Commercial Contracts

 

Question 1

In contract law, each of the contracting parties accrues both rights and liabilities. The rights of a contracting party arise from the sanctity of the contract. Each of the parties that enter into a contract is obligated to honour the terms under that contract. Whenever a party fails to honour the terms of the contract, the other party has the right to sue for damages or rescission. In the case at hand the rights of the Watchtower Ltd (“WL”), or its liabilities thereof, towards Classic Gifts Ltd (“CGL”) depends on two issues. One is determining the legality of the exclusion clauses inserted in the contract, and two, is determining which of the party was responsible for the defective products.

CGL has claimed for a refund and want to recover damages that resulted from the purchase of defective products from WL. This assertion must be analysed from the terms of the contracts as well as the governing laws on contracts. WL has every right to enforce a valid contract. However, in English law, the contract may be declared voidable if it may be found to have violated the laws governing contract formation such as the Sale of Goods Act 1979, Misrepresentation Act 1967, and the Unfair Contract terms 1977. When a contract is declared voidable, the innocent party has the right to apply for rescission or any damages in tort[1].

In deciding the rights and liabilities that WL has towards CGL, the first and the most important question is to determine the legality of terms 3.3, 8.4 and 8.5 of the contract, which actually are exclusion clauses. Under the terms of the Unfair Contract Terms Act 1977, contracts may contain exclusion clauses so long as the nature of the exclusion is reasonable[2]. In this contract, the seller has tried to restrict his liability for the implied terms as provided by the Sales of Goods Act 1979. Then, the question now is does the exclusion clauses contained in the contract satisfy the reasonableness test?

In term 3.3, the seller alludes to the “nature of goods” to justify his exclusion clause. In this case “nature of the goods” will be the point around which the reasonability test will revolve. In case the dispute went to court, the judges will be concerned to determine whether the “nature of the goods” warranted some variations as WL assets in the contract. WL may argue that since the oil was intended to clean sophisticated parts of the watches, damages were bound to occur. The buyer, being a dealer in sophisticated watches seems to have agreed, when accepting the contract, that indeed the watches were delicate. With such a background, WL may have the right to enforce the contract, with the exclusion clauses intact. In this, WL has the advantage of the court interpretation of exclusion clauses contained in business to business contracts[3]. In Watford Electronic v Sanderson for example, the court ruled that where businessmen representing substantial companies have entered into a contract, “they should be taken to be the best judge of the commercial fairness of the agreement which they have made, including the fairness of each of the terms in that agreement”[4].    According to Chadwick LJ, “the court should not assume that either [of the party] is likely to commit his company to an agreement which he thinks is unfair, or which he thinks includes unreasonable terms”[5]. In Regus v Epcot Solutions, the appellate court recently overturned the decision of the high court to strike down exclusions clauses. The argument of the court in this case was that the exclusion clauses were reasonable.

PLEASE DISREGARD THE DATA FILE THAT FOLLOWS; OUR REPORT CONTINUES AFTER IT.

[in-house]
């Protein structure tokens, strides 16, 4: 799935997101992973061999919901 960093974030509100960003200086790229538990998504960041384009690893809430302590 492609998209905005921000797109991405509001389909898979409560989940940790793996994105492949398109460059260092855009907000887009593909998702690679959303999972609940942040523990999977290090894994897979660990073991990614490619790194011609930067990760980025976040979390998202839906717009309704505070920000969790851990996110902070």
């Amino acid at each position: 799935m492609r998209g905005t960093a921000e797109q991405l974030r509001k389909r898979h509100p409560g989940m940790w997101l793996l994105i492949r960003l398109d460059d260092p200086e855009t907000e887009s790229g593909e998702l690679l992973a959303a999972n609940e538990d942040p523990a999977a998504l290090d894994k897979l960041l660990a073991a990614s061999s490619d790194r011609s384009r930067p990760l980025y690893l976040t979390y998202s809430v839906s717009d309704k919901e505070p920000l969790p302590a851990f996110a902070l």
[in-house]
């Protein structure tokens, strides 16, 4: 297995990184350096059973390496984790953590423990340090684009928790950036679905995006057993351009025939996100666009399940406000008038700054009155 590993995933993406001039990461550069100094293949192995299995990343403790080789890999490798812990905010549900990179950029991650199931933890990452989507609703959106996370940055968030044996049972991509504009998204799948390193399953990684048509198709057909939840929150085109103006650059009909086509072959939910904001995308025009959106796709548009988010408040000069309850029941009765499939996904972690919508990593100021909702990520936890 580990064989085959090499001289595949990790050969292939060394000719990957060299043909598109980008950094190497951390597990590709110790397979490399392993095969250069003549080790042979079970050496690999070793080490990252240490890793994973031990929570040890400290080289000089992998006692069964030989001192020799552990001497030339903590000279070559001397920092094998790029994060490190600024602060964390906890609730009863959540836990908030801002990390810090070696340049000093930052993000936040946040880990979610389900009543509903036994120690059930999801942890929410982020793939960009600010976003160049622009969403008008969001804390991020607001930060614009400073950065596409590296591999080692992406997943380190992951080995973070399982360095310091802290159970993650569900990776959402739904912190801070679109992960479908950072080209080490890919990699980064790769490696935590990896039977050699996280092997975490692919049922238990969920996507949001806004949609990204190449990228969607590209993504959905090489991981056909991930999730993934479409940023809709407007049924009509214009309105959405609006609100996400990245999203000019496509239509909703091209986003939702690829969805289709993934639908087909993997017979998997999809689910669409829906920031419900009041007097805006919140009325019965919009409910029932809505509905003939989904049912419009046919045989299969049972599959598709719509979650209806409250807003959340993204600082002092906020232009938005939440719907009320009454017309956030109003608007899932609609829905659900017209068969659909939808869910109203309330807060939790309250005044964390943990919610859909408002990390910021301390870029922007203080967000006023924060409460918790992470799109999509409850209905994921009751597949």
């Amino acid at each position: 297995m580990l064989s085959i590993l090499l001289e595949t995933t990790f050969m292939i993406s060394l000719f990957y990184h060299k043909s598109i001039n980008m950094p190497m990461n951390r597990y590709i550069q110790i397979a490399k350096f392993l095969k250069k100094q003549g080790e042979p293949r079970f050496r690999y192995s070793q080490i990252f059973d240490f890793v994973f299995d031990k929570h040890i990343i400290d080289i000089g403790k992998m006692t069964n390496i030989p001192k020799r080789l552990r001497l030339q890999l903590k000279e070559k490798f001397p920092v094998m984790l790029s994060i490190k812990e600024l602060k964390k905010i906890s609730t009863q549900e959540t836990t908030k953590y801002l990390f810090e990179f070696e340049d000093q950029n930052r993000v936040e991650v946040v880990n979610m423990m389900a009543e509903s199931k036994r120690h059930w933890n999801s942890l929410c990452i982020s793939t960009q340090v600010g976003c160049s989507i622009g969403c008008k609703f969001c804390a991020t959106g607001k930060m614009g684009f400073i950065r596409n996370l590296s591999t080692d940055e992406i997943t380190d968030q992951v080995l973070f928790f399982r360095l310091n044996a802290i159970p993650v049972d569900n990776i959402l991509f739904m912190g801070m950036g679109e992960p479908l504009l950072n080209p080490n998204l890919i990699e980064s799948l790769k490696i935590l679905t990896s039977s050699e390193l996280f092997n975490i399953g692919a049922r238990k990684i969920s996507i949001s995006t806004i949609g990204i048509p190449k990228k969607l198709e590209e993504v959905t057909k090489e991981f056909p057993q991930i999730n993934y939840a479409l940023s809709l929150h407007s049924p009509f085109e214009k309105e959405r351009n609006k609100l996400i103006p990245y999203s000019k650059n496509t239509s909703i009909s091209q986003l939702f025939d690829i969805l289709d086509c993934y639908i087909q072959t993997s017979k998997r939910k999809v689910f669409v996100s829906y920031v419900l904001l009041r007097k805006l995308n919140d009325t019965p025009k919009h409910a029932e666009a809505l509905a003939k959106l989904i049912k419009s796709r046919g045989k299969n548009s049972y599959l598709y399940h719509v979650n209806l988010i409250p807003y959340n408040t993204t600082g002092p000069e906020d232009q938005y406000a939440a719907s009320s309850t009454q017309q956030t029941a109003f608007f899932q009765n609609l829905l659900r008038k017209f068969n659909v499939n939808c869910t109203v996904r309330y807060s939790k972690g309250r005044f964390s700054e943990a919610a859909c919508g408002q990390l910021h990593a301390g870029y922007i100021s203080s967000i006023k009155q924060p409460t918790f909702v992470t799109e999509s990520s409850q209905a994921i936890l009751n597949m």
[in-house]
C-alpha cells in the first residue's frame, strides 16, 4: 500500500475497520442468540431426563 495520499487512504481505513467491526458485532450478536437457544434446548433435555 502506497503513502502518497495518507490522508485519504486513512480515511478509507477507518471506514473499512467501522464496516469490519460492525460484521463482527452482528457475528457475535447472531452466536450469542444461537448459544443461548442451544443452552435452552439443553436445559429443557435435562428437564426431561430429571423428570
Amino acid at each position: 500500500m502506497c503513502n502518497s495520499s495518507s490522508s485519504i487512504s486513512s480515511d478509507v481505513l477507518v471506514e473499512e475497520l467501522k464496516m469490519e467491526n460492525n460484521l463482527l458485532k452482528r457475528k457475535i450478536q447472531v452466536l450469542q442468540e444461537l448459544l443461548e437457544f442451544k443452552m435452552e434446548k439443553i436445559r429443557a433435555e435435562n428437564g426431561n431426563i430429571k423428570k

Having decided the legality of the contract, the next issue in this case, would be, given the terms of the contract, who bears the liability for the defective products? In term 3.3, the contract says that “the seller makes every effort to ensure that the Goods comply with the relevant specifications”.  This means that the seller is liable for any good that is defective. However, in the same condition, considering the nature of the goods, the contract shifts liability to the buyer in case of some variation.

In this case, the shifting of responsibility from the seller to the buyer and from the buyer to the seller will form part of contention and it may require analysis of the governing laws to determine who bears the responsibility for the defective goods. According to the Sale of Goods Act 1979, any contract for the sale of goods shall denote certain implied terms. In the first place any sale of goods contract implies that the goods are fit and satisfactory. This means that the good should be devoid of defect. Secondly the contract implies that the goods are fit for the purpose. The other expectation of the Sales of Goods Act is that the goods sold shall correspond to the description. Where the seller has failed to comply with the implied terms, the buyer has the right to seek refunds.

In light of these provisions, it would important to determine whether the specialist watch-cleaning oil that WL sold to CGL was satisfactory and fit for the purpose. From the CGL letter it is clear that the oil was not fit for the purpose. The important question to answer here would be who, between WL and CGL was responsible to ensure that the goods sold were fit for the purpose.

WL can argue that in normal circumstances, the condition of determining whether the goods are fit for the purpose lies with the buyer[6]. It is the buyer who knows where he intends to use the goods, and upon examining them he is supposed to determine whether they are fit for the purpose. Before purchasing a product, it is reasonably expected that the buyer will examine the goods and satisfy himself that what he is buying is fit for the purpose. This was so expected of CGL.